When applying HR analytics, it is very important to start with a business problem of relevance to the organization. This way time is spent on solving real problems. Hence, remedying these problems will have the greatest impact on the organization.
Applying people analytics will require you to combine different kinds of data. You will need HR data, like demographics, performance and hiring data, but also financial and operational data, from different systems. It is therefore important to have a centralized HR (analytics) department and at least some level of data integration of the various systems. Organizations typically use a business intelligence (BI) system to compound data from multiple systems, or to build up a database of relevant data that can easily be used for analysis.
After putting together all the necessary data, you can start answering questions through statistical analysis. Managers and executives are typically short on time so there is no point in showing them complicated statistical models. To ensure strategic impact, be certain to focus on key business issues and to translate all results into actionable solutions.
At level 3, you are part of the top 14%. Only 4% of organizations have a higher HR analytics maturity level. Your organization has surpassed operational and proactive reporting and has succeeded in introducing more advanced analytics! On top of that, your organization uses (statistical) modeling to solve business problems and, based on the data, is even able to predict the future!
As an HR professional working with HR analytics at maturity level 3, you can add tangible value to the organization by proactively identifying issues and recommending actionable solutions.
How to reach level 4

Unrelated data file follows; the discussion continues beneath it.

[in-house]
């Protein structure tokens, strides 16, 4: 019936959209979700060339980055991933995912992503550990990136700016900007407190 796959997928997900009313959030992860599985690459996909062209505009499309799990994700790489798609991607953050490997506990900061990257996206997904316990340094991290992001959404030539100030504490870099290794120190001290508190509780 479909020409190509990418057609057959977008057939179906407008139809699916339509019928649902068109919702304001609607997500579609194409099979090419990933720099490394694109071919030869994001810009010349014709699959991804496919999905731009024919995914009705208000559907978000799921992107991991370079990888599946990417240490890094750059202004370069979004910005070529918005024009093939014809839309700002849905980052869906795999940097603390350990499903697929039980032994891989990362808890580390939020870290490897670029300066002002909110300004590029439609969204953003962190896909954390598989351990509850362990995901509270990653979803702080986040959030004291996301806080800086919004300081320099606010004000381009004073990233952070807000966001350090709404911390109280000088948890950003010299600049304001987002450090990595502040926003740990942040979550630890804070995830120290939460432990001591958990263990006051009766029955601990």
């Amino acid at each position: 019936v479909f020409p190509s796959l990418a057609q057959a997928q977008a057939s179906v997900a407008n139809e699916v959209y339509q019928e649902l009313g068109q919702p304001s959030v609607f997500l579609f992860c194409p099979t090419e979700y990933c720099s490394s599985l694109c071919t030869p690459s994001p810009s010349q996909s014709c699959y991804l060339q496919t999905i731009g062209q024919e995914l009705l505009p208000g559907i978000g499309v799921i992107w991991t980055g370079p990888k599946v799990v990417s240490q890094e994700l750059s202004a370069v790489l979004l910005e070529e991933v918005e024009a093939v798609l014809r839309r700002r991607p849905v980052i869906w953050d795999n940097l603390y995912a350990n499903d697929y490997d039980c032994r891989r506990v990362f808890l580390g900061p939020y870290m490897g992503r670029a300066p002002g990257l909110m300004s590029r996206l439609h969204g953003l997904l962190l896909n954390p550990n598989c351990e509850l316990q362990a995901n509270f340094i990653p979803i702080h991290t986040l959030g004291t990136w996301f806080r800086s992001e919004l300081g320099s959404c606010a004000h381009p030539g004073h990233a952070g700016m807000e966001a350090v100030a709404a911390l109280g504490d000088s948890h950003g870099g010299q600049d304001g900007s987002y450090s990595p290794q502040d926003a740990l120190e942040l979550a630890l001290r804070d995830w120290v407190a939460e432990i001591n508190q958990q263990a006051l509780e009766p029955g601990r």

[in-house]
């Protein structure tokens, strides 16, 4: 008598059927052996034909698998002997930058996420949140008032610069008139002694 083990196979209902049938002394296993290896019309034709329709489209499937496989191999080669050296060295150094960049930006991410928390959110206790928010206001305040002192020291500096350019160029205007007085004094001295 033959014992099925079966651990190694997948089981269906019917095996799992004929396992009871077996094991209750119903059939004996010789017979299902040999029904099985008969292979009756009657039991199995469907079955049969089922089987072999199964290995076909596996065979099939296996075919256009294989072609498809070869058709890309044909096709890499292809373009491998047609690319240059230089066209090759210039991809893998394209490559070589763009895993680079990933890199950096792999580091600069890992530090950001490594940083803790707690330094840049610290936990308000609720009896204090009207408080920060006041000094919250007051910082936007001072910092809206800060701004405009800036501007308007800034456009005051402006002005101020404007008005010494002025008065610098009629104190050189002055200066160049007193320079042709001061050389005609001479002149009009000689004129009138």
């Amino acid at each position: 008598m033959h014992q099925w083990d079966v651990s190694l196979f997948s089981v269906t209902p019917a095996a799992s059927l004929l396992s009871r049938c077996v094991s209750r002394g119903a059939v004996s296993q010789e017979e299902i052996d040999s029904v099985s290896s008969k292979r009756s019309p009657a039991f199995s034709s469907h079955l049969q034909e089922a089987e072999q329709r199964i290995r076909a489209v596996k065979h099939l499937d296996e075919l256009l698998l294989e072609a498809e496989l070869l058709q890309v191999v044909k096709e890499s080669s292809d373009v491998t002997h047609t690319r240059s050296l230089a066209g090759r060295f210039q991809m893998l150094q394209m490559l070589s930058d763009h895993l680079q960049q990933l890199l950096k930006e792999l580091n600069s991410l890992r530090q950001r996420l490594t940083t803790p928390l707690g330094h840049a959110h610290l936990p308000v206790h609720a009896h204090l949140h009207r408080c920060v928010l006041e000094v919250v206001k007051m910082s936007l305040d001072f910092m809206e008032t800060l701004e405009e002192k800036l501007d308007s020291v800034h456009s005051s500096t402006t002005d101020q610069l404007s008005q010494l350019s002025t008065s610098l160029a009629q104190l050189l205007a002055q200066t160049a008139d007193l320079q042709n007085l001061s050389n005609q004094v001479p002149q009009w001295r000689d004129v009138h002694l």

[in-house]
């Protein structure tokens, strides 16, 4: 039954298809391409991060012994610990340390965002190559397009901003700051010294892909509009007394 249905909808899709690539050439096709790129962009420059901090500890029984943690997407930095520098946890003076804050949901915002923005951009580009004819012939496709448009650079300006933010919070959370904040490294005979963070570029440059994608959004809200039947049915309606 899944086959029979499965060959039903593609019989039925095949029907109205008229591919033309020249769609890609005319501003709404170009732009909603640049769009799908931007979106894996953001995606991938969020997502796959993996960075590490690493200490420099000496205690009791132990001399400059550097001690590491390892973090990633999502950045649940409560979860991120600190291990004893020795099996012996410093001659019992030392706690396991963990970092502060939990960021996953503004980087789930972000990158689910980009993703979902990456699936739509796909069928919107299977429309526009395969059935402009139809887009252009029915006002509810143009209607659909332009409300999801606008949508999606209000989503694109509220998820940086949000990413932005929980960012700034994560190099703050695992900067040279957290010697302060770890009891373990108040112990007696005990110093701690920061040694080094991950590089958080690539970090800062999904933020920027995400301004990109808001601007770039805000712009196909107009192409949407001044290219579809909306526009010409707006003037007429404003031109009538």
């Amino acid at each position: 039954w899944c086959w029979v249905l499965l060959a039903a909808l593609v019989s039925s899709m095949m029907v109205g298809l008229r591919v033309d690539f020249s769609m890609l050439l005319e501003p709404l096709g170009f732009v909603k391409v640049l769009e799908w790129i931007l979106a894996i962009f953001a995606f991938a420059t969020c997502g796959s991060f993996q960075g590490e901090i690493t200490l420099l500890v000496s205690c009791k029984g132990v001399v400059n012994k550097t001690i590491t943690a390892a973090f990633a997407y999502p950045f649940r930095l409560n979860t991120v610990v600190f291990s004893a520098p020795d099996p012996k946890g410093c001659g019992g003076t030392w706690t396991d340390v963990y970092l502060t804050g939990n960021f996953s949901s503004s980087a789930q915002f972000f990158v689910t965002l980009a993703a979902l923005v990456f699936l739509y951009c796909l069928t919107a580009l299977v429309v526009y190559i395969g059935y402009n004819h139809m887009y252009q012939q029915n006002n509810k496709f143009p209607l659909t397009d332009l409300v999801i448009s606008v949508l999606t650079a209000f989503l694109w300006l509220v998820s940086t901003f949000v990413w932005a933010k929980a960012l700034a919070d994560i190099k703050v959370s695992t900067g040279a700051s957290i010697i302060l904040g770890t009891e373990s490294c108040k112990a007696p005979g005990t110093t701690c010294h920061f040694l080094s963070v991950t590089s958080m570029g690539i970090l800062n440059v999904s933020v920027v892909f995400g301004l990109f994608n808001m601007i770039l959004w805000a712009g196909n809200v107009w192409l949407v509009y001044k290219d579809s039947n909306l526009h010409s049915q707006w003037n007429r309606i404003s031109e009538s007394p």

Level 4 is characterized by predictive analytics. Predictive analytics enables organizations to make even better decisions by showing their potential impact. In addition, it will be possible to engage in scenario planning by forecasting what is likely to happen in the future. This allows organizations to mitigate risks more effectively and thus engage in strategic workforce planning: By utilizing predictive analytics, it’s possible to tell how the workforce will develop, where leadership succession will be jeopardized and which position the organization will need to fill in the near future.
To make analytics predictive and to move to level 4, you will probably have to add additional analytical capabilities to your team. At level, it’s likely that you have a dedicated data scientist sifting through your people data. As predictive modeling goes beyond simple data analysis, you will begin to use tools that require more programming knowledge. An example of this is R, an open-source system for statistical computation and visualization.
At level 4, you are part of the top 4% of organizations.
You are no longer surprised by the feats of HR analytics, because you’ve seen most of them already. HR plays a major role in your company’s strategic decision-making; it is aware of the impact of people policies and actively uses predictive models. In fact, HR is entirely capable of playing a fully strategic role within the company. Level 4 organizations are therefore more likely to have a Chief Human Resources Officer (CHRO) in their Board of Directors, or have a people analytics center of excellence that directly reports to the CEO.